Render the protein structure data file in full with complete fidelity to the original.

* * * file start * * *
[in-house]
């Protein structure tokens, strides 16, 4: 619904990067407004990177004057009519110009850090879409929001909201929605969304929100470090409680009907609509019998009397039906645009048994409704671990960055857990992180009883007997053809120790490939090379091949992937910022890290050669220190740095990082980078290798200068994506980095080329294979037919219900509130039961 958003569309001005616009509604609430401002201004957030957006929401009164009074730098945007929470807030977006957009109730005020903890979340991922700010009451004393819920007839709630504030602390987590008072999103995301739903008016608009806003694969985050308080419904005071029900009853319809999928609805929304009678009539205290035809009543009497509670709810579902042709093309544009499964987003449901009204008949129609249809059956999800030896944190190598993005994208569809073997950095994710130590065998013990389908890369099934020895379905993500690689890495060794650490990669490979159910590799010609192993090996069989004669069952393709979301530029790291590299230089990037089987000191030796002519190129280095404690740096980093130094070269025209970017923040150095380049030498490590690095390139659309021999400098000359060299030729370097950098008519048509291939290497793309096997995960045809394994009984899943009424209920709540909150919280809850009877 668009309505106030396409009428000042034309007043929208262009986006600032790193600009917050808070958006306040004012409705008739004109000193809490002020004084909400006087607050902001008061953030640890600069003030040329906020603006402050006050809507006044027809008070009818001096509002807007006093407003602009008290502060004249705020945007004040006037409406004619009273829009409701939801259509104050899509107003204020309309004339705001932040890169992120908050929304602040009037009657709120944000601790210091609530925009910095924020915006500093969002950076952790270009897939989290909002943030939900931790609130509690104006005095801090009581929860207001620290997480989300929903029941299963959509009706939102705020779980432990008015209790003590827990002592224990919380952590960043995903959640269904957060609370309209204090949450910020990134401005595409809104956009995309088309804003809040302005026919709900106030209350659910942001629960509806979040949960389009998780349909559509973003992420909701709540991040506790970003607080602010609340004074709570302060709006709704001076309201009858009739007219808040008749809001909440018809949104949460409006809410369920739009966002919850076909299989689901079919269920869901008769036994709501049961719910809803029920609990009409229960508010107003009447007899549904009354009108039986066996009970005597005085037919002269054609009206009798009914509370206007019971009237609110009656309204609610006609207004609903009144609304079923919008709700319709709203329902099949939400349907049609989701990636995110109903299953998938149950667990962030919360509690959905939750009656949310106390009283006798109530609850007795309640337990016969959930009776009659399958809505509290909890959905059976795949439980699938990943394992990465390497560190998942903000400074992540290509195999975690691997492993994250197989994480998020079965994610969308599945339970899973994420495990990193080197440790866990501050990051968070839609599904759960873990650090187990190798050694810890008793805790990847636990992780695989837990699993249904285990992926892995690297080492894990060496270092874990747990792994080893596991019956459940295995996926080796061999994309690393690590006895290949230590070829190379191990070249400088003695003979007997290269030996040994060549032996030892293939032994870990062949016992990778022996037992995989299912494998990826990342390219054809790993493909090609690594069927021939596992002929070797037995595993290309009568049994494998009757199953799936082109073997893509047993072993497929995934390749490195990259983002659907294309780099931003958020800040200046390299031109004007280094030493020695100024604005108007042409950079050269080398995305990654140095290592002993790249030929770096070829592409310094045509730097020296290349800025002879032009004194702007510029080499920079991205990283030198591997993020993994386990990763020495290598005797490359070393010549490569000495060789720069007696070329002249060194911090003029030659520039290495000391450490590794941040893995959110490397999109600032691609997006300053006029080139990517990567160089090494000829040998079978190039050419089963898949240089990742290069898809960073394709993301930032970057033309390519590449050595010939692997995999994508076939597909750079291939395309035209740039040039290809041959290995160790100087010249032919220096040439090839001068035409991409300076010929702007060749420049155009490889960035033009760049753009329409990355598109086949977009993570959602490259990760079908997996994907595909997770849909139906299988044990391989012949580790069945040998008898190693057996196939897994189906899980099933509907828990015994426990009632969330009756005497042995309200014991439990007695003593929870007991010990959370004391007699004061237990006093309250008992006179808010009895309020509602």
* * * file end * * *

[in-house]
């Protein structure tokens, strides 16, 4: 619904990067407004990177004057009519110009850090879409929001909201929605969304929100470090409680009907609509019998009397039906645009048994409704671990960055857990992180009883007997053809120790490939090379091949992937910022890290050669220190740095990082980078290798200068994506980095080329294979037919219900509130039961 958003569309001005616009509604609430401002201004957030957006929401009164009074730098945007929470807030977006957009109730005020903890979340991922700010009451004393819920007839709630504030602390987590008072999103995301739903008016608009806003694969985050308080419904005071029900009853319809999928609805929304009678009539205290035809009543009497509670709810579902042709093309544009499964987003449901009204008949129609249809059956999800030896944190190598993005994208569809073997950095994710130590065998013990389908890369099934020895379905993500690689890495060794650490990669490979159910590799010609192993090996069989004669069952393709979301530029790291590299230089990037089987000191030796002519190129280095404690740096980093130094070269025209970017923040150095380049030498490590690095390139659309021999400098000359060299030729370097950098008519048509291939290497793309096997995960045809394994009984899943009424209920709540909150919280809850009877 668009309505106030396409009428000042034309007043929208262009986006600032790193600009917050808070958006306040004012409705008739004109000193809490002020004084909400006087607050902001008061953030640890600069003030040329906020603006402050006050809507006044027809008070009818001096509002807007006093407003602009008290502060004249705020945007004040006037409406004619009273829009409701939801259509104050899509107003204020309309004339705001932040890169992120908050929304602040009037009657709120944000601790210091609530925009910095924020915006500093969002950076952790270009897939989290909002943030939900931790609130509690104006005095801090009581929860207001620290997480989300929903029941299963959509009706939102705020779980432990008015209790003590827990002592224990919380952590960043995903959640269904957060609370309209204090949450910020990134401005595409809104956009995309088309804003809040302005026919709900106030209350659910942001629960509806979040949960389009998780349909559509973003992420909701709540991040506790970003607080602010609340004074709570302060709006709704001076309201009858009739007219808040008749809001909440018809949104949460409006809410369920739009966002919850076909299989689901079919269920869901008769036994709501049961719910809803029920609990009409229960508010107003009447007899549904009354009108039986066996009970005597005085037919002269054609009206009798009914509370206007019971009237609110009656309204609610006609207004609903009144609304079923919008709700319709709203329902099949939400349907049609989701990636995110109903299953998938149950667990962030919360509690959905939750009656949310106390009283006798109530609850007795309640337990016969959930009776009659399958809505509290909890959905059976795949439980699938990943394992990465390497560190998942903000400074992540290509195999975690691997492993994250197989994480998020079965994610969308599945339970899973994420495990990193080197440790866990501050990051968070839609599904759960873990650090187990190798050694810890008793805790990847636990992780695989837990699993249904285990992926892995690297080492894990060496270092874990747990792994080893596991019956459940295995996926080796061999994309690393690590006895290949230590070829190379191990070249400088003695003979007997290269030996040994060549032996030892293939032994870990062949016992990778022996037992995989299912494998990826990342390219054809790993493909090609690594069927021939596992002929070797037995595993290309009568049994494998009757199953799936082109073997893509047993072993497929995934390749490195990259983002659907294309780099931003958020800040200046390299031109004007280094030493020695100024604005108007042409950079050269080398995305990654140095290592002993790249030929770096070829592409310094045509730097020296290349800025002879032009004194702007510029080499920079991205990283030198591997993020993994386990990763020495290598005797490359070393010549490569000495060789720069007696070329002249060194911090003029030659520039290495000391450490590794941040893995959110490397999109600032691609997006300053006029080139990517990567160089090494000829040998079978190039050419089963898949240089990742290069898809960073394709993301930032970057033309390519590449050595010939692997995999994508076939597909750079291939395309035209740039040039290809041959290995160790100087010249032919220096040439090839001068035409991409300076010929702007060749420049155009490889960035033009760049753009329409990355598109086949977009993570959602490259990760079908997996994907595909997770849909139906299988044990391989012949580790069945040998008898190693057996196939897994189906899980099933509907828990015994426990009632969330009756005497042995309200014991439990007695003593929870007991010990959370004391007699004061237990006093309250008992006179808010009895309020509602």